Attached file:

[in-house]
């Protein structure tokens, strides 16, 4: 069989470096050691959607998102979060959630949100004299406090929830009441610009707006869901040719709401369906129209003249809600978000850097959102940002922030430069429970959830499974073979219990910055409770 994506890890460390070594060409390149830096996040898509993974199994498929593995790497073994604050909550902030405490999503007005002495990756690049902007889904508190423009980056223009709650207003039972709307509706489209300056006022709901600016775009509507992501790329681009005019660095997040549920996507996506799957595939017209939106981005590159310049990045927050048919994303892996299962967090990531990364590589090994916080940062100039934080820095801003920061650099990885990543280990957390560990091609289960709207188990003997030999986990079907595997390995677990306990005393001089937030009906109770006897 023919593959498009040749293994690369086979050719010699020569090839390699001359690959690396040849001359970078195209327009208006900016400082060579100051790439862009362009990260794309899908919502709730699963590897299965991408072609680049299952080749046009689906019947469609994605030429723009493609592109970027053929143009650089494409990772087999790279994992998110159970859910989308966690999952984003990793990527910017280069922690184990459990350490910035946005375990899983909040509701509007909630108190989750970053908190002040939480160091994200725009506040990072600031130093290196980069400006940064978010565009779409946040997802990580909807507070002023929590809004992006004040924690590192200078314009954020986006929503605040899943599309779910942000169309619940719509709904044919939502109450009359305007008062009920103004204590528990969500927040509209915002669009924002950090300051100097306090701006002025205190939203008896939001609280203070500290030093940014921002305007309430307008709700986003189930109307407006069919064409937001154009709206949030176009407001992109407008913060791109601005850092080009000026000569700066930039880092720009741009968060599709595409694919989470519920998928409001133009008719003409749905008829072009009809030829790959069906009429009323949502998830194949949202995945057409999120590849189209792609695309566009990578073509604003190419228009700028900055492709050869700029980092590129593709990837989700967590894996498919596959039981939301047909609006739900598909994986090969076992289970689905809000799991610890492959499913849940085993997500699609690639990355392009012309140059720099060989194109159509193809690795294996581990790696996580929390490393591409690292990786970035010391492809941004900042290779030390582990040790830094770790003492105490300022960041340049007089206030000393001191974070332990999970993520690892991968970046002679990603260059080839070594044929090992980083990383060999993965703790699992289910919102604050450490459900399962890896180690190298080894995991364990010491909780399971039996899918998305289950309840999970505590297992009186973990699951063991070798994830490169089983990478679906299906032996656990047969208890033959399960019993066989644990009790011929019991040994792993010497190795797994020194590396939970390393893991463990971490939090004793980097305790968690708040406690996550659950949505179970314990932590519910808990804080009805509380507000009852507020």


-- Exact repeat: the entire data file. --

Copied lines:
[in-house]
């Protein structure tokens, strides 16, 4: 069989470096050691959607998102979060959630949100004299406090929830009441610009707006869901040719709401369906129209003249809600978000850097959102940002922030430069429970959830499974073979219990910055409770 994506890890460390070594060409390149830096996040898509993974199994498929593995790497073994604050909550902030405490999503007005002495990756690049902007889904508190423009980056223009709650207003039972709307509706489209300056006022709901600016775009509507992501790329681009005019660095997040549920996507996506799957595939017209939106981005590159310049990045927050048919994303892996299962967090990531990364590589090994916080940062100039934080820095801003920061650099990885990543280990957390560990091609289960709207188990003997030999986990079907595997390995677990306990005393001089937030009906109770006897 023919593959498009040749293994690369086979050719010699020569090839390699001359690959690396040849001359970078195209327009208006900016400082060579100051790439862009362009990260794309899908919502709730699963590897299965991408072609680049299952080749046009689906019947469609994605030429723009493609592109970027053929143009650089494409990772087999790279994992998110159970859910989308966690999952984003990793990527910017280069922690184990459990350490910035946005375990899983909040509701509007909630108190989750970053908190002040939480160091994200725009506040990072600031130093290196980069400006940064978010565009779409946040997802990580909807507070002023929590809004992006004040924690590192200078314009954020986006929503605040899943599309779910942000169309619940719509709904044919939502109450009359305007008062009920103004204590528990969500927040509209915002669009924002950090300051100097306090701006002025205190939203008896939001609280203070500290030093940014921002305007309430307008709700986003189930109307407006069919064409937001154009709206949030176009407001992109407008913060791109601005850092080009000026000569700066930039880092720009741009968060599709595409694919989470519920998928409001133009008719003409749905008829072009009809030829790959069906009429009323949502998830194949949202995945057409999120590849189209792609695309566009990578073509604003190419228009700028900055492709050869700029980092590129593709990837989700967590894996498919596959039981939301047909609006739900598909994986090969076992289970689905809000799991610890492959499913849940085993997500699609690639990355392009012309140059720099060989194109159509193809690795294996581990790696996580929390490393591409690292990786970035010391492809941004900042290779030390582990040790830094770790003492105490300022960041340049007089206030000393001191974070332990999970993520690892991968970046002679990603260059080839070594044929090992980083990383060999993965703790699992289910919102604050450490459900399962890896180690190298080894995991364990010491909780399971039996899918998305289950309840999970505590297992009186973990699951063991070798994830490169089983990478679906299906032996656990047969208890033959399960019993066989644990009790011929019991040994792993010497190795797994020194590396939970390393893991463990971490939090004793980097305790968690708040406690996550659950949505179970314990932590519910808990804080009805509380507000009852507020």